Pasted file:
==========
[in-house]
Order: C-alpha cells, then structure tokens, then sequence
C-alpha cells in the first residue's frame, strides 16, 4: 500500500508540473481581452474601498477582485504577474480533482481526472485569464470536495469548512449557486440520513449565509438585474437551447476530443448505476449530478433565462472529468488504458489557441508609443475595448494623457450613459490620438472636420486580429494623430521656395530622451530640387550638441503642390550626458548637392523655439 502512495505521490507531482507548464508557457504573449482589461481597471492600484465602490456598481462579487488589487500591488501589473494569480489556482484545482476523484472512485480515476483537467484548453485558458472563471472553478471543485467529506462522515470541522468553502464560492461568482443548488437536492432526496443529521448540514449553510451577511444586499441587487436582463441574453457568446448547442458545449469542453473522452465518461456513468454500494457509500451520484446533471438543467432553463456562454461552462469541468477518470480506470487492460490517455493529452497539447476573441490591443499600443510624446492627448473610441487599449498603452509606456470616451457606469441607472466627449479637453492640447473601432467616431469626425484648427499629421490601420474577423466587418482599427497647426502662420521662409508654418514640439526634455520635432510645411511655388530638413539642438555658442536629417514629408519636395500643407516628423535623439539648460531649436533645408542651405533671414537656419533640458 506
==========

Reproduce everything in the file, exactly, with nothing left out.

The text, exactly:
[in-house]
Order: C-alpha cells, then structure tokens, then sequence
C-alpha cells in the first residue's frame, strides 16, 4: 500500500508540473481581452474601498477582485504577474480533482481526472485569464470536495469548512449557486440520513449565509438585474437551447476530443448505476449530478433565462472529468488504458489557441508609443475595448494623457450613459490620438472636420486580429494623430521656395530622451530640387550638441503642390550626458548637392523655439 502512495505521490507531482507548464508557457504573449482589461481597471492600484465602490456598481462579487488589487500591488501589473494569480489556482484545482476523484472512485480515476483537467484548453485558458472563471472553478471543485467529506462522515470541522468553502464560492461568482443548488437536492432526496443529521448540514449553510451577511444586499441587487436582463441574453457568446448547442458545449469542453473522452465518461456513468454500494457509500451520484446533471438543467432553463456562454461552462469541468477518470480506470487492460490517455493529452497539447476573441490591443499600443510624446492627448473610441487599449498603452509606456470616451457606469441607472466627449479637453492640447473601432467616431469626425484648427499629421490601420474577423466587418482599427497647426502662420521662409508654418514640439526634455520635432510645411511655388530638413539642438555658442536629417514629408519636395500643407516628423535623439539648460531649436533645408542651405533671414537656419533640458 506